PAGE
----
Out-Law News | 25 Nov 2014 | 10:05 am | 1 min. read
Symantec said the back door-type Trojan “is a complex piece of malware whose structure displays a degree of technical competence rarely seen”.
Regin infections have been observed in a variety of organisations between 2008 and 2011, “after which it was abruptly withdrawn”, Symantec said. “A new version of the malware resurfaced from 2013 onwards.”
“Almost half of all infections targeted private individuals and small businesses. Attacks on telecoms companies appear to be designed to gain access to calls being routed through their infrastructure,” Symantec said.
The malware is “customisable with an extensive range of capabilities depending on the target, it provides its controllers with a powerful framework for mass surveillance and has been used in spying operations against government organisations, infrastructure operators, businesses, researchers, and private individuals”, Symantec said.
According to Symantec, it is likely that the development of Regin “took months, if not years, to complete and its authors have gone to great lengths to cover its tracks”. The “capabilities and the level of resources behind Regin indicate that it is one of the main cyber-espionage tools used by a nation state”.
Symantec has published a ‘technical whitepaper’ (22-page / 3.28 MB PDF) which described Regin as a “multi-staged threat and each stage is hidden and encrypted, with the exception of the first stage”. Symantec said: “Executing the first stage starts a domino chain of decryption and loading of each subsequent stage for a total of five stages. Each individual stage provides little information on the complete package. Only by acquiring all five stages is it possible to analyse and understand the threat.”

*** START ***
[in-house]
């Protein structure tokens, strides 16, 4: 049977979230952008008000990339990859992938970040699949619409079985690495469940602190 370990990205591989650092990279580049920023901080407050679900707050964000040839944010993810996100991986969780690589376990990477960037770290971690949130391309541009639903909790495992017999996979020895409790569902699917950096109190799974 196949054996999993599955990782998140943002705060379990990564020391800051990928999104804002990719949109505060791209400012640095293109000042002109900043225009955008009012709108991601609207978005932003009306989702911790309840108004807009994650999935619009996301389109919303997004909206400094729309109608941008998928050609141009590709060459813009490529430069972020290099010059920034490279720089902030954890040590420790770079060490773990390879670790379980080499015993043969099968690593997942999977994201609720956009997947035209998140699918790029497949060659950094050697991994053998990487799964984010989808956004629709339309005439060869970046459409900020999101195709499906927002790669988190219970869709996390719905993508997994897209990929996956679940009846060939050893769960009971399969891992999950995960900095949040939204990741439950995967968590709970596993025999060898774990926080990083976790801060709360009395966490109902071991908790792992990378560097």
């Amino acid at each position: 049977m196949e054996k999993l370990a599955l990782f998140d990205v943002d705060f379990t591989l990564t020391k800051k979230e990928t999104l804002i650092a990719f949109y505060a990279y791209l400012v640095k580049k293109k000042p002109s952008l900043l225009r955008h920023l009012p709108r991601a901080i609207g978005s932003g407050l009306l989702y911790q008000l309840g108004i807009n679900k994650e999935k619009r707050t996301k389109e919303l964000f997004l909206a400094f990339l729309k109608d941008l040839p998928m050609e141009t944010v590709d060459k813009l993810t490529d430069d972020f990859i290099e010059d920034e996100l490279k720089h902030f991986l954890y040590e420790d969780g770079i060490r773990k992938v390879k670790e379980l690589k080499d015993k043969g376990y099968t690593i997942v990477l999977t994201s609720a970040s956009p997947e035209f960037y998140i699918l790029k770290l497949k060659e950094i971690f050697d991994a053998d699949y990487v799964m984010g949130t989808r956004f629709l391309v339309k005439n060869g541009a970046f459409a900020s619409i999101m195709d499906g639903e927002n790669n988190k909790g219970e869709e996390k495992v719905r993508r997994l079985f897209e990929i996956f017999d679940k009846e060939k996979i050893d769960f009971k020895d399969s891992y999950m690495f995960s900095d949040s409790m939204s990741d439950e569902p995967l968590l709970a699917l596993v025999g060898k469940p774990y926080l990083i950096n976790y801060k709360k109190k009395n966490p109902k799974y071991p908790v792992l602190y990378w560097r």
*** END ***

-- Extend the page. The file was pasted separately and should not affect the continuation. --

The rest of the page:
“Regin also uses a modular approach, allowing it to load custom features tailored to the target,” which Symantec said is a modular approach that “has been seen in other sophisticated malware families such as Flamer and Weevil (The Mask), while the multi-stage loading architecture is similar to that seen in the Duqu/Stuxnet family of threats”.
Symantec said it continues to analyse the malware and will publish “any updates on future discoveries”.
A senior official of an advocacy body for the global software industry said earlier this month that there is an “uneven landscape” for cyber security readiness in Europe which should be tackled by investing in “critical infrastructure”.